May 5 (Bloomberg) -- The Obama administration is backing “significantly” higher limits for damages BP Plc might face for the oil spill in the Gulf of Mexico and won’t rule out scaling back plans to expand offshore drilling.
“Beyond clean-up and containment, BP must be held responsible for the damages this spill causes,” White House communications director Dan Pfeiffer wrote on the White House website yesterday. The administration “strongly supports” a move in Congress to raise an existing $75 million cap on damages under the Oil Pollution Act.
BP Chief Executive Officer Tony Hayward said yesterday he expects that limit will be exceeded. The London-based company, Europe’s second-largest oil producer, will honor all “legitimate” claims from those harmed, such as the region’s fishing and tourist industry, he said after meeting in Washington with Gulf Coast lawmakers.
Separately, White House press secretary Robert Gibbs said “I would not rule it out,” when asked if President Barack Obama would change his mind on a plan announced March 31 to open portions of the East Coast to oil and gas exploration.
The April 20 explosion and fire on a drilling rig leased by BP resulted in a leak that is spreading an estimated 5,000 barrels of crude a day in the Gulf and reshaping the U.S. energy debate in Congress. Democratic lawmakers from New Jersey and Florida are among those calling on Obama to abandon his plan to expand drilling as Congress considers climate policy and lawmakers look ahead to the November elections.
One of those lawmakers, Democratic Senator Robert Menendez of New Jersey, is co-sponsoring legislation to raise the limit on damages awards from a spill to $10 billion from $75 million under the current law, which was passed in 1990. The cost to BP of cleaning up the spill isn’t affected by the cap.
“The administration -- in the context of a comprehensive energy bill which would help move us to a clean energy future -- strongly supports efforts on Capitol Hill to raise the Oil Pollution Act damages cap significantly above $75 million,” Pfeiffer wrote. The White House also is examining what “fines or damages BP could be liable for under additional applicable federal and state laws.”
Senate Majority Leader Harry Reid, a Nevada Democrat, said today he supports raising the liability cap to $10 billion. “I would support that piece of legislation,” he told reporters.
House Republican leader John Boehner of Ohio, asked whether he would support raising the damage limit, said his party’s lawmakers first want to “find out who really was responsible for this and make sure that the law is enforced.”
Menendez’s legislation would apply the higher limit retroactively to the BP spill.
“I think it is inevitable that the cap will be exceeded,” Hayward said after meeting with senators from Louisiana, Mississippi and Florida at the U.S. Capitol.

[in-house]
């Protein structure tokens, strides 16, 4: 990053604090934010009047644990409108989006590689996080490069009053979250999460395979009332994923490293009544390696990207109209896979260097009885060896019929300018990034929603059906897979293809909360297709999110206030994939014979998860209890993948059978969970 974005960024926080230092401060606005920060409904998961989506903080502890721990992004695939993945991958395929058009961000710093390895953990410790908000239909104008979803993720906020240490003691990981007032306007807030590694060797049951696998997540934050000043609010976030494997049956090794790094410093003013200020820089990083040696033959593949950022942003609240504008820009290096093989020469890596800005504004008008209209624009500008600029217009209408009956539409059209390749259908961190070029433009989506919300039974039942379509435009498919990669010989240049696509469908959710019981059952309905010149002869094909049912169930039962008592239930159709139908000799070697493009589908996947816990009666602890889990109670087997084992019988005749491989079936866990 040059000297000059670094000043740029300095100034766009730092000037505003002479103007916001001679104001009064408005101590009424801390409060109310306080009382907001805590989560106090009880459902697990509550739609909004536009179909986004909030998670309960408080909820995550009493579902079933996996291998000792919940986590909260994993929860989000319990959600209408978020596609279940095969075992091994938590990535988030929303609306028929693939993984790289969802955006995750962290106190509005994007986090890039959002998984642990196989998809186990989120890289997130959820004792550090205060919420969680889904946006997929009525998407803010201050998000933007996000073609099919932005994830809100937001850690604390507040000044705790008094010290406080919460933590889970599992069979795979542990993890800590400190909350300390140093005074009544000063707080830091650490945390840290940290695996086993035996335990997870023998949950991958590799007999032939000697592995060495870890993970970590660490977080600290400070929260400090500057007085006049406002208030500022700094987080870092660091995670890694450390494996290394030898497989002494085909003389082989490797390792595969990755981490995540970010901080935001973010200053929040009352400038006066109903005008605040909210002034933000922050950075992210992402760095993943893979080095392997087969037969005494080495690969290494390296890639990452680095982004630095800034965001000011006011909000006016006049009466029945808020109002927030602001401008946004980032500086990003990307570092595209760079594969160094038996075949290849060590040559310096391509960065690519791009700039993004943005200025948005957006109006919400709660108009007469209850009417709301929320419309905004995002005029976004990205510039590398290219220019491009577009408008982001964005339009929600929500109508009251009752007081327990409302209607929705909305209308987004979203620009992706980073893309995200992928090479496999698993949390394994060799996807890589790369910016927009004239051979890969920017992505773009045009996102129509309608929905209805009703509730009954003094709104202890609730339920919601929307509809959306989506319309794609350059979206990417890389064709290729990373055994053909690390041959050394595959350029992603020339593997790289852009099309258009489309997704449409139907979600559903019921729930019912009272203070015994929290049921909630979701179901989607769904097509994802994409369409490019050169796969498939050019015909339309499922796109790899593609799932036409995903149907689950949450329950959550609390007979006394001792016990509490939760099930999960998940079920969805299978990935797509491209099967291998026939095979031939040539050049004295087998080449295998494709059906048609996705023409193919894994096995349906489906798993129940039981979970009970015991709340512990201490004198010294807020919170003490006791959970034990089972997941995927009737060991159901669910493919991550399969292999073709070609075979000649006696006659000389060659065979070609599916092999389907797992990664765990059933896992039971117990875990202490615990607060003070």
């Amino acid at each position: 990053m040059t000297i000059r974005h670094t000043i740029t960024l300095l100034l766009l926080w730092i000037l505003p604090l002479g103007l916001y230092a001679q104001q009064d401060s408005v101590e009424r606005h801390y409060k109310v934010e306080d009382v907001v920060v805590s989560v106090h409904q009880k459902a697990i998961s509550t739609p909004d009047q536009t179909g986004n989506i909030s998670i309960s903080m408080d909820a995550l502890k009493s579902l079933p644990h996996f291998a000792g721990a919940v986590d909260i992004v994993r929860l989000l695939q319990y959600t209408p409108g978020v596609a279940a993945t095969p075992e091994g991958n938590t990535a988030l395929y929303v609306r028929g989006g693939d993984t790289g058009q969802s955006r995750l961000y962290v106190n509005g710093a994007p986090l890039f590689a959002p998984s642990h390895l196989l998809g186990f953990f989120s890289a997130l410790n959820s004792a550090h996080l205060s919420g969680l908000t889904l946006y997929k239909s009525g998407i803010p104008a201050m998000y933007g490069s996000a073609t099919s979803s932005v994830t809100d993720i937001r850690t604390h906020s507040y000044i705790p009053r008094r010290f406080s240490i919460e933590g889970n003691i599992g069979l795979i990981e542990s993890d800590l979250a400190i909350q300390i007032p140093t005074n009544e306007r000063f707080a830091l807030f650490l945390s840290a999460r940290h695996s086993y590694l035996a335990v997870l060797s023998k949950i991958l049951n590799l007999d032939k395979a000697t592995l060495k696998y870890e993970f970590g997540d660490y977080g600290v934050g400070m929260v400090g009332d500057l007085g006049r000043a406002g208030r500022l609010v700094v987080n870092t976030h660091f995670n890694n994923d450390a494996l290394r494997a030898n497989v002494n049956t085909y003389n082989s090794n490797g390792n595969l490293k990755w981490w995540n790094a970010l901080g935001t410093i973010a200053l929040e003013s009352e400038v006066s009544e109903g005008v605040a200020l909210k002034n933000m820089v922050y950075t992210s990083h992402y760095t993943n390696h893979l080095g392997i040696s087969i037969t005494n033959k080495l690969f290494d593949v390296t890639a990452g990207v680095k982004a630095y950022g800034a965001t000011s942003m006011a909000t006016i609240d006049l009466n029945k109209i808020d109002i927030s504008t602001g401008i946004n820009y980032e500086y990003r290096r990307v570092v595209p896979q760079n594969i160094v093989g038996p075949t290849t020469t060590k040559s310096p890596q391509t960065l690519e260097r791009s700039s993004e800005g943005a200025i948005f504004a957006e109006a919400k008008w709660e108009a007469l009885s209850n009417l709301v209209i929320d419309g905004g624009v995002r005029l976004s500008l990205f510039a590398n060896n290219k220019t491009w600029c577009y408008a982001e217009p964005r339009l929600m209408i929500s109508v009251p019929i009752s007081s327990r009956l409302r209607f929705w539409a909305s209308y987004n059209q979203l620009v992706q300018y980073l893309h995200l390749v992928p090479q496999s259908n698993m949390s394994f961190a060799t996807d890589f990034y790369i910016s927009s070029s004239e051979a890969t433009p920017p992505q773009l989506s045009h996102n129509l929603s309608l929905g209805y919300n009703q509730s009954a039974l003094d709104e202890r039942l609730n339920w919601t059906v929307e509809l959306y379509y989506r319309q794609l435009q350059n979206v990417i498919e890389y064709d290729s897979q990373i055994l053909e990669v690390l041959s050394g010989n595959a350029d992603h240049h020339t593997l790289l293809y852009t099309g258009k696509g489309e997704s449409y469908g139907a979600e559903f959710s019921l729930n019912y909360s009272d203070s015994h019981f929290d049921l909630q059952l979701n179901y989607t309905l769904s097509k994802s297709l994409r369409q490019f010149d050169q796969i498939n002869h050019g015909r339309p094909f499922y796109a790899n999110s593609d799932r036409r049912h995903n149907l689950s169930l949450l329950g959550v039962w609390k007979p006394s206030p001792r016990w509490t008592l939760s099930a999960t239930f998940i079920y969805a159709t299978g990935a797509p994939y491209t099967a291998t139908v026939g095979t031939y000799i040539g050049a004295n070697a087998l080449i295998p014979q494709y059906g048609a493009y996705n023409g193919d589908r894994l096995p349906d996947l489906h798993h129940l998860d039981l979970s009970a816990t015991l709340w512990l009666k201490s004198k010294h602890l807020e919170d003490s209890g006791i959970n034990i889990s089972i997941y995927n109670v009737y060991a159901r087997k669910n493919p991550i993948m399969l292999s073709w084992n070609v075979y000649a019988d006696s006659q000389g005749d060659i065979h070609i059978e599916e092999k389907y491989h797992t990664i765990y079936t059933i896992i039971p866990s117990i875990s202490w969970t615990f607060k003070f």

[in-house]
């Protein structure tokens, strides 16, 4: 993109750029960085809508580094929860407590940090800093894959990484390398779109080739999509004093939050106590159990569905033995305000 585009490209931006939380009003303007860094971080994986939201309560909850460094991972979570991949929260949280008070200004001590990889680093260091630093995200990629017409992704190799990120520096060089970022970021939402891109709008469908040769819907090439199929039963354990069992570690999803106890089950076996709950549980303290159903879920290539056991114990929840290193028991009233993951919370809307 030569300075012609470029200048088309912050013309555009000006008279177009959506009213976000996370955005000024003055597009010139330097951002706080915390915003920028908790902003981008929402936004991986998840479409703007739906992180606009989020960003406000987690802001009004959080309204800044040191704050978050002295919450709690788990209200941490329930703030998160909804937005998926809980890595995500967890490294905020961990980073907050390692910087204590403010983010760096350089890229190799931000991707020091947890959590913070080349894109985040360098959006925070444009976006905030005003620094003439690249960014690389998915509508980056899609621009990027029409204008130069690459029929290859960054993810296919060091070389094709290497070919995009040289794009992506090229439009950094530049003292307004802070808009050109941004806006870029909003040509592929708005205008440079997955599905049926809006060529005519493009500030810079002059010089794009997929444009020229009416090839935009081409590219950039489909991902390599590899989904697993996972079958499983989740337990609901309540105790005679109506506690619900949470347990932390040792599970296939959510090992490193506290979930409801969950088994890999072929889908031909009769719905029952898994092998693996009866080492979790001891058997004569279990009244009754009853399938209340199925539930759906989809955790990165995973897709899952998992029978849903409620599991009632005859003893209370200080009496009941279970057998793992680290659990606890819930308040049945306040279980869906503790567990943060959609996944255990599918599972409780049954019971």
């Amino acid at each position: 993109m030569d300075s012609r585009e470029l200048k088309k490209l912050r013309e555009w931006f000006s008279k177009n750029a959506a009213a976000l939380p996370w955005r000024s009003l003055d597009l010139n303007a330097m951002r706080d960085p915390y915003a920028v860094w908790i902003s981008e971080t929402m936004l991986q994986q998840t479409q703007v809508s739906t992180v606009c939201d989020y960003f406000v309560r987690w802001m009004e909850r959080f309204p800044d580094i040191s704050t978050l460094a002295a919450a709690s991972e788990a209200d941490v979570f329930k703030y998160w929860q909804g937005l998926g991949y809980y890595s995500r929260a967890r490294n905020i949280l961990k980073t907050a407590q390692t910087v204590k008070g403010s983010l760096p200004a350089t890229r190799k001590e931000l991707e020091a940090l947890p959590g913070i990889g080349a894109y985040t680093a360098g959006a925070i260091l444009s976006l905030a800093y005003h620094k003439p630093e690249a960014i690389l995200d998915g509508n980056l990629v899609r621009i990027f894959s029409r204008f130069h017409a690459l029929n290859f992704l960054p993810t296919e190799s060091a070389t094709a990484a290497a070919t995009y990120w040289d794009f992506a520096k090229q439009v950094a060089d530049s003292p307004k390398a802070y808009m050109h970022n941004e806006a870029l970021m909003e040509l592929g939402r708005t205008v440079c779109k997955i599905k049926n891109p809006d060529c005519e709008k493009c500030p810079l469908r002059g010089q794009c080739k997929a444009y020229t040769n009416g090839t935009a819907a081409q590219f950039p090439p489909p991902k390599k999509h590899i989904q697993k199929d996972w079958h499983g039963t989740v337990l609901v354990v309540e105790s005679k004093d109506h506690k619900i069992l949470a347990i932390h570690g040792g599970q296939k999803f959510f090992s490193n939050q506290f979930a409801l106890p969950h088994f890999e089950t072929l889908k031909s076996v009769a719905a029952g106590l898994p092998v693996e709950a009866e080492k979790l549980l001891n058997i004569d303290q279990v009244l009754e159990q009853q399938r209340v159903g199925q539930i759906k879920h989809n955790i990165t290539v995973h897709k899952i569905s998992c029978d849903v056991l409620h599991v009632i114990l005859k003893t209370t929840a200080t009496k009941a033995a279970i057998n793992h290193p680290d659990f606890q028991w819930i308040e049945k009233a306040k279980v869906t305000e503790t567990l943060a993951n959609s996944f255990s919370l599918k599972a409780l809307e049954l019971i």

BP will “have the resources to deal with this,” he said.
Shares in the London-based company, which had lost 16 percent of their value since the explosion, rose for the first time in four days. BP gained as much as 2.8 percent to 565 pence today.
Gibbs reiterated Obama’s stance that domestic oil production has to be part of an energy strategy. The president said May 1 that he’s directed Interior Secretary Ken Salazar to conduct a “thorough review” over the next 30 days to determine whether more safety precautions are needed for offshore drilling.
“The president wants to use that investigation to inform anything that might happen going forward,” Gibbs said today.
Obama’s plan would permit exploration in the Atlantic Ocean from south of Delaware and, if a congressional moratorium is lifted, in the Gulf of Mexico 125 miles (201 kilometers) off the west coast of Florida. Expanded offshore drilling has also been proposed in Senate negotiations over climate-change legislation in a bid to win energy industry support for limits on carbon dioxide and other greenhouse gases.
The BP spill has solidified a division in the Senate between Republicans who favor more domestic oil and gas exploration and Democrats who don’t.
“To get my vote, any energy or climate bill must prohibit drilling in places where a spill could reach New Jersey’s waters,” said Senator Frank Lautenberg, a New Jersey Democrat.
Even backers of wider exploration said they expected tighter regulation of the oil industry.
“Those of us that support offshore drilling have to be open to the possibility that we have to toughen up a bit,” said Republican Representative Joe Barton of Texas, who called himself a “strong supporter” of the oil industry.
State officials also have weighed in. California Governor Arnold Schwarzenegger, a Republican, withdrew his support for offshore drilling yesterday, after a similar move by Florida Governor Charlie Crist, who raised doubts about environmental safety.
“I think we’re all going to back off from offshore drilling until we get a better handle of how we can make it safe,” Reid said.
At least three committees -- House Energy and Commerce, House Natural Resources, and Senate Energy and Natural Resources -- plan hearings to investigate the spill during the next month.
--With assistance from Patrick O’Connor, Lisa Lerer, Simon Lomax, Edwin Chen and Kate Andersen Brower in Washington. Editors: Joe Sobczyk, Laurie Asseo.
To contact the reporters on this story: Julianna Goldman in Washington at firstname.lastname@example.org; Lisa Lerer in Washington at email@example.com
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